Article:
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Ban on Defense Department vehicle sales to affect Oklahoma's rural fire departments

Through the Rural Fire Defense Program, forestry services have acquired federal surplus vehicles for pennies on the dollar. A new federal agreement will stop the sale of defense vehicles that don’t meet emission standards.
by Kyle Schwab Published: July 2, 2014
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A decades-old program allowing fire departments to purchase surplus military vehicles appears to be no more.

An agreement between the Department of Defense and the Environmental Protection Agency, aimed at reducing emissions, will stop the sale of defense vehicles that don’t meet the EPA’s emission standards, the state forestry service reports.

“This action will ultimately result in increased exposure of communities to loss of life and property associated with wildfire, as well as increased fire suppression costs,” said George Geissler, state forester and director for Oklahoma Forestry Services. “The greenhouse gas emissions associated with the vehicles are marginal at best compared to emissions of an uncontrolled wildfire.”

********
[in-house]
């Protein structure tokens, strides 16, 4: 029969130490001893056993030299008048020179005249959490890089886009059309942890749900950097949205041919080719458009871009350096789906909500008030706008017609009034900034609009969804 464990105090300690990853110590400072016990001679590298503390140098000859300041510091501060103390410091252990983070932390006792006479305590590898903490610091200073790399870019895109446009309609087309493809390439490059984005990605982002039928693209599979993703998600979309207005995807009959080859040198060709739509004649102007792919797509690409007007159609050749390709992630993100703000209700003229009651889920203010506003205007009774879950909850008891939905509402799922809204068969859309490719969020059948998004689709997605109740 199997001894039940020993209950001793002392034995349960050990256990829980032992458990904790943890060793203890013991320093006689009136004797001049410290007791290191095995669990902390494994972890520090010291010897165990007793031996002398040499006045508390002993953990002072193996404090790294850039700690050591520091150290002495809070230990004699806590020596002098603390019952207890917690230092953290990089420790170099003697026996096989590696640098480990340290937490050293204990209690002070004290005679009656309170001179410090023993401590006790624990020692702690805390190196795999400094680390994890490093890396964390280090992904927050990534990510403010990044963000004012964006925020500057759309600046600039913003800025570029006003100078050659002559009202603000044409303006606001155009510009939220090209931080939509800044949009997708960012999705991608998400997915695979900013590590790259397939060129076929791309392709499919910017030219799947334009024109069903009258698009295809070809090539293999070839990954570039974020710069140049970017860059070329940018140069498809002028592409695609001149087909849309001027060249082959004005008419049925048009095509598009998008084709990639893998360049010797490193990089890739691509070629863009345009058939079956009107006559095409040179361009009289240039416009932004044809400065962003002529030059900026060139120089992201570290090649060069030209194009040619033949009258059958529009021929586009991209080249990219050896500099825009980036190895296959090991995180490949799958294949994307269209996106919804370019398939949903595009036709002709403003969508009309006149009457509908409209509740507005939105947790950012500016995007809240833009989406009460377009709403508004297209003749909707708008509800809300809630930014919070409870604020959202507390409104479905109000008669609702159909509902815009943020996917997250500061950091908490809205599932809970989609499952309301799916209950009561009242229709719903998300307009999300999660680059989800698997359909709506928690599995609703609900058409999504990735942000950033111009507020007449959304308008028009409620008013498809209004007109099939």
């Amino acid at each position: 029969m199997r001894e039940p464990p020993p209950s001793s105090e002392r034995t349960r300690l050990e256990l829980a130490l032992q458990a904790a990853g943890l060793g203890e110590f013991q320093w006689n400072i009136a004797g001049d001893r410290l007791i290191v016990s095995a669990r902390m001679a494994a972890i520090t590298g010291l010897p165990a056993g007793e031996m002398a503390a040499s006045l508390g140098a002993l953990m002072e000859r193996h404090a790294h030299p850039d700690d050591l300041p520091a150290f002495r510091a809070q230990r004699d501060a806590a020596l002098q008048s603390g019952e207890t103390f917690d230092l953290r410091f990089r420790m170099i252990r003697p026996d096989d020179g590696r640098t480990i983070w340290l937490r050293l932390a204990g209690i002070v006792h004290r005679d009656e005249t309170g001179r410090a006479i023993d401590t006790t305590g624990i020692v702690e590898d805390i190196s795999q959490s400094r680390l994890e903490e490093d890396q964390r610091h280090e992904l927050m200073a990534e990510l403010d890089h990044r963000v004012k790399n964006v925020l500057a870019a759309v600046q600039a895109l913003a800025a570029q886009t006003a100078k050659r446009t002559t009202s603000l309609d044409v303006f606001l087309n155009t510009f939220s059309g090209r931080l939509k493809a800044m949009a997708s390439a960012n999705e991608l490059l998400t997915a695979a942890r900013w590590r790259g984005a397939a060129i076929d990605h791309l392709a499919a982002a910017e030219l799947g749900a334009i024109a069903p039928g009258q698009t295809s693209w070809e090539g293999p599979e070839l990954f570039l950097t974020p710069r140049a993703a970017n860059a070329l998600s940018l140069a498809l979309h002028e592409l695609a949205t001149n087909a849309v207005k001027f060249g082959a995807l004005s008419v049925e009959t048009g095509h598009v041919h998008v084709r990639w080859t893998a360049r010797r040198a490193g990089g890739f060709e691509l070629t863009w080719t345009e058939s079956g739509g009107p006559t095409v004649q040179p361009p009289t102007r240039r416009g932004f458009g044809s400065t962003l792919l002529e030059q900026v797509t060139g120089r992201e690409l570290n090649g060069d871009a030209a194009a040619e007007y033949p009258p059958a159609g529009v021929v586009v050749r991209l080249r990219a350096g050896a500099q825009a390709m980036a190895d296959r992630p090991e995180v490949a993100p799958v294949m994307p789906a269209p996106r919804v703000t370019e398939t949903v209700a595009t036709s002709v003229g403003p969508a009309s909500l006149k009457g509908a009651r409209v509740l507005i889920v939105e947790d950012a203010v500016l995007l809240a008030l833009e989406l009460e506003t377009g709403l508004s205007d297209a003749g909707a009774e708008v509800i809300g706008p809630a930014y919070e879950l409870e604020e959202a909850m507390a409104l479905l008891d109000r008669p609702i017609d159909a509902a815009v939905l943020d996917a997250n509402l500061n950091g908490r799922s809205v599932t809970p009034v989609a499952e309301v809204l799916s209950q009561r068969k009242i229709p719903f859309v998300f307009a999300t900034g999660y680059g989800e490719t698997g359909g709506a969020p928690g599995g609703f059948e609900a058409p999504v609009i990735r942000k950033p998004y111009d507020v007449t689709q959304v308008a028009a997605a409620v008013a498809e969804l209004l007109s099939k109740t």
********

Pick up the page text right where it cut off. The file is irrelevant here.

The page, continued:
Through the Rural Fire Defense Program, forestry services have acquired federal surplus vehicles for pennies on the dollar, Guthrie Fire Chief Eric Harlow said. The vehicles brought to Oklahoma have been dispersed to departments in need of equipment. Fire crews have 180 days to fully equip vehicles for fighting fires before they’re inspected.

The Guthrie Fire Department has two trucks that were provided through the program, Harlow said. The agreement won’t prevent crews from using the re-manufactured vehicles they already have, but not being able to acquire more vehicles through the program is a major concern for Harlow and small, volunteer departments.

“It’s a constant battle with the new equipment,” Harlow said. “It’s a lot of high-tech equipment and it’s prone to having issues and it causes a lot of down time for our equipment.”

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by Kyle Schwab
Reporter
General assignment and breaking news reporter, 2014 UCO journalism graduate with minors in advertising and film studies, lives in Edmond.
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